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Today, rain falls with such furiousness, I can’t see across the woods. Beyond rain-pebbled glass, an English sparrow waits out the worst, while a pair of nuthatches huddle, beaks downward, on a sliver of dry bark beneath an arching canopy of rain-glossed oak leaves.

“Seven inches of rain in six days,” mutters our drenched postal carrier as he delivers the day’s dripping mail. “I could grow rice in my back yard.”

Returning to my reading chair, I’m snug and dry in a circle of yellow lamplight. I lose myself in my book of poetry, let the storm pass.

After a while, the staccato drumbeat of raindrops decreases, the sky’s low ceiling lifts, a robin begins to chirrup.

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I lay aside my book and slip out on the front porch to watch swift-passing clouds. Our Japanese maple’s slender wrists wear delicate bracelets of shimmering droplets that wink in the light of an emerging sun.

Rainwater gushes down the sloping curve of our court, racing toward the heavy iron gutter in the turnaround. In bare feet, I pick my way across spongy, saturated grass, step off the curb and into rushing water. How glorious it feels…

Time’s forward march slows just enough to let peals of childish laughter echo back to me from rainy days gone by. I see them in mind’s eye now, our darling children: big sister, little brother, littlest sister twirl bright umbrellas, hold hands, leap into puddles, splash with joyous abandon in a steady downpour, call out to one another, to me…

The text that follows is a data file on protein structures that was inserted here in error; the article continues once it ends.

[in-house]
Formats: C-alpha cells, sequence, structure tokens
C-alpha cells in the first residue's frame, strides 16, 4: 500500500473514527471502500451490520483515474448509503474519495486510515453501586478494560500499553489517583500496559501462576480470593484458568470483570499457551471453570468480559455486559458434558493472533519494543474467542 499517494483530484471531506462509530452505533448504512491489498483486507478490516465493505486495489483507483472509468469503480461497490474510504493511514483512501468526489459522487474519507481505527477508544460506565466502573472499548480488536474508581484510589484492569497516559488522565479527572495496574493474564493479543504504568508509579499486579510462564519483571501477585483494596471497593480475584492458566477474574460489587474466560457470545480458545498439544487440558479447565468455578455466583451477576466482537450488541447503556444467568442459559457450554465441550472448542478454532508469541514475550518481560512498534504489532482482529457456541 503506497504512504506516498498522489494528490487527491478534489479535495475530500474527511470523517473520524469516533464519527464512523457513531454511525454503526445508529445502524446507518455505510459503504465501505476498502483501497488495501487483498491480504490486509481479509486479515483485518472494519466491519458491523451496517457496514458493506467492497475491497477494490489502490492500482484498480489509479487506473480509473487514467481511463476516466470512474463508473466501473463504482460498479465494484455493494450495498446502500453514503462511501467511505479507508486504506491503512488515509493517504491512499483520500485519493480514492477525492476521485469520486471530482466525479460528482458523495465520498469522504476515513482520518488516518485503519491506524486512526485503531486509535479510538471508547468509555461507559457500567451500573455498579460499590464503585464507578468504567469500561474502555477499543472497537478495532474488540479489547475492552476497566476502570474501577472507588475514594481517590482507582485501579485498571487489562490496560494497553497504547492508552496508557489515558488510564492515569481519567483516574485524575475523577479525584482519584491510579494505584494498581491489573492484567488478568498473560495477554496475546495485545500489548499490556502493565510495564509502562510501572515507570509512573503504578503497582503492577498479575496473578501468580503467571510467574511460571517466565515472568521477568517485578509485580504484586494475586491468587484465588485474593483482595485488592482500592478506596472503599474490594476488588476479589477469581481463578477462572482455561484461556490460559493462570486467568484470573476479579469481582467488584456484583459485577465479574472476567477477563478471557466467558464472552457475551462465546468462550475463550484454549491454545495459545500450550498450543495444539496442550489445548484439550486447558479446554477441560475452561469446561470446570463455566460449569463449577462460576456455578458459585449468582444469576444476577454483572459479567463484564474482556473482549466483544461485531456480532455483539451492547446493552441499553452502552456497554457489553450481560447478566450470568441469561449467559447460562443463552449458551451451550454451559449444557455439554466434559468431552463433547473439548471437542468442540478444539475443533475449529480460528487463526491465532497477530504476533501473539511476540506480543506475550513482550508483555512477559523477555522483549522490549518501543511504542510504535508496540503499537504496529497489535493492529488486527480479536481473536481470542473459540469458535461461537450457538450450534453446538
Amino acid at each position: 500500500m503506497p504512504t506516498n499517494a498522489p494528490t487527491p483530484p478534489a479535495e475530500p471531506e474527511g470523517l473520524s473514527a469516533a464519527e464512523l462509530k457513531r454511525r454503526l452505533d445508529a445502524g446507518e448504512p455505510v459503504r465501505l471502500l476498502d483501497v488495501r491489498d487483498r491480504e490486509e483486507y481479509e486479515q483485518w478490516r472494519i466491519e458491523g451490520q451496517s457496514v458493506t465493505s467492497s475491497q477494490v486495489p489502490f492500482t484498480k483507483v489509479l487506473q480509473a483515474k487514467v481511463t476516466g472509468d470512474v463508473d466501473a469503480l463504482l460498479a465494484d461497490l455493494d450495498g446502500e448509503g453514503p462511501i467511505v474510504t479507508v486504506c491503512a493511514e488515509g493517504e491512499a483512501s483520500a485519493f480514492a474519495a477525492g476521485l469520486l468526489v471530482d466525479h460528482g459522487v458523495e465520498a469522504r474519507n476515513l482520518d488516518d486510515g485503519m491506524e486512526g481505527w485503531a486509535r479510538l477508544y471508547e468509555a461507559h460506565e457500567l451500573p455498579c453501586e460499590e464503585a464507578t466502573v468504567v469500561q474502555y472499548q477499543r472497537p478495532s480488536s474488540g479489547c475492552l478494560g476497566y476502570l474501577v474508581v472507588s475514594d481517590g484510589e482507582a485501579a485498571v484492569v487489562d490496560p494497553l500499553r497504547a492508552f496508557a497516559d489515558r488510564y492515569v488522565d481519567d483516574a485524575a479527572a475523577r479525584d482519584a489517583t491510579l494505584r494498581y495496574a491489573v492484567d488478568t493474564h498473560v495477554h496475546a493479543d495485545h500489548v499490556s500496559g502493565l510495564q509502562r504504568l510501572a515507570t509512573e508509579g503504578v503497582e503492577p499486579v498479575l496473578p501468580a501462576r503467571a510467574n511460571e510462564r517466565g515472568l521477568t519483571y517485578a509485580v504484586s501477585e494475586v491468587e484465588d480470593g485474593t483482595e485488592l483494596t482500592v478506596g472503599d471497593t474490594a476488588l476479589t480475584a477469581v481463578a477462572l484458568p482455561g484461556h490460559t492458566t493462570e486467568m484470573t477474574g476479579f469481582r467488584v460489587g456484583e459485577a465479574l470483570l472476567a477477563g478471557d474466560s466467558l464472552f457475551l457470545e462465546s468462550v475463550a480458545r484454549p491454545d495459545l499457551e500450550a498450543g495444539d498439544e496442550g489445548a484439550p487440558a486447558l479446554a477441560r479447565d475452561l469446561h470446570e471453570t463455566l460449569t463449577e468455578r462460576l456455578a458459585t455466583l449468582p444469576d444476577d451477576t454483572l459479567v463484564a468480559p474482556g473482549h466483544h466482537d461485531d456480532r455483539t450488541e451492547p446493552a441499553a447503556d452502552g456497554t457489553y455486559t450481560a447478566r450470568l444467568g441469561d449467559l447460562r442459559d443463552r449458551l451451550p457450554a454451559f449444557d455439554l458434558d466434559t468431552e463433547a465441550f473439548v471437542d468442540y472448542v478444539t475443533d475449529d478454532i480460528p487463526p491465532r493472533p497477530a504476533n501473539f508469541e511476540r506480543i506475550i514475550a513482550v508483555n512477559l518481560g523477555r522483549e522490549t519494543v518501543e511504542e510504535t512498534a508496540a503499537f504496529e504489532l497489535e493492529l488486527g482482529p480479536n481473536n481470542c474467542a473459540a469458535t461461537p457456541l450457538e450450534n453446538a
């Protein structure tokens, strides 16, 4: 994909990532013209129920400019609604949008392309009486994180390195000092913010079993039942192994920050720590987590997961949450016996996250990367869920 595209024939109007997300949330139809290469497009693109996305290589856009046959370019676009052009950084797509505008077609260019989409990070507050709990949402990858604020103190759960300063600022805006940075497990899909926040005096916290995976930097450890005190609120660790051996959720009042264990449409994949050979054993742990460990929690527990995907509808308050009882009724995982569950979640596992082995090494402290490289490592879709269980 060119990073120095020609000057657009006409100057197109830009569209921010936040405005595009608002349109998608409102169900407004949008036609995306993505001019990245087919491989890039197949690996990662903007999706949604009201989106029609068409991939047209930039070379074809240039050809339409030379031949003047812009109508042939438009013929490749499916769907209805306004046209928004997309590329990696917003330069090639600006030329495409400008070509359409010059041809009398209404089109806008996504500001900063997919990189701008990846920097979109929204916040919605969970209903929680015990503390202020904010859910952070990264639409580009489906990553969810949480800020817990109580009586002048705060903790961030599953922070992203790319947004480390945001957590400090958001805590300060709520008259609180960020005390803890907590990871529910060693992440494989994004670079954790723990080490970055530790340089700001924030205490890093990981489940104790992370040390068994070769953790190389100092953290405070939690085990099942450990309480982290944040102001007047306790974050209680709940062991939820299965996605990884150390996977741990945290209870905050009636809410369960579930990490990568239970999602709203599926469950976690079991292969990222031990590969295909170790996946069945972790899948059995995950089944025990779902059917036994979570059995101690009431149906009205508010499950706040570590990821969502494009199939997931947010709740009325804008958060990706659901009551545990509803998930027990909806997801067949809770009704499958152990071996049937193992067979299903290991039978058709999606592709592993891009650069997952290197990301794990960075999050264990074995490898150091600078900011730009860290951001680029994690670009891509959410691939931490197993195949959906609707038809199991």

Treasured memories, these voices in the rain.

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Sunbeams peep through overhead boughs as parting drops splash and spread ripples across puddled water.

My neighbor, a youthful woman in her seventies, spies me from her kitchen window and comes out in bare feet to say hello.

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Following my lead, she eases her feet into the waning curbside flow. We stand together and swap stories of our latest successes and failures in the garden, talk about what’s new with our children, speculate as to when or whether the next storm will strike.

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After a while, we part ways, she to her sewing, and I to my flowerbeds. Before I return to the house and the poems that await, I lean close to revel in a few more moments of rain-rinsed loveliness. Everywhere, blossoms and leaves glisten in the light.

I breathe a sigh, close my eyes, lift the petals of my heart in gratitude for nature’s gifts, for earth and sky, for sunlight and showers, for springtime blossoms and summer’s plenitude, for the seasons of my life, for sweet, remembered voices in the rain.

a carefree circlet of midsummer joy

0083_and my heart dances with them

I’m madly in love with my nasturtiums. For me, a simple bouquet of these bright blossoms is the dawn chorus, summer’s sweet solstice, and a sunset serenade all rolled together into a single, symphonic celebration of warmth and delight. Here, dancing merrily in flowing skirts, are five lovely daughters of the sun: Amaranth, Carmine, Coquelicot, Saffron, Flame. With peals of laughter, they join hands and twirl together in a carefree circlet of midsummer joy – and my heart dances with them.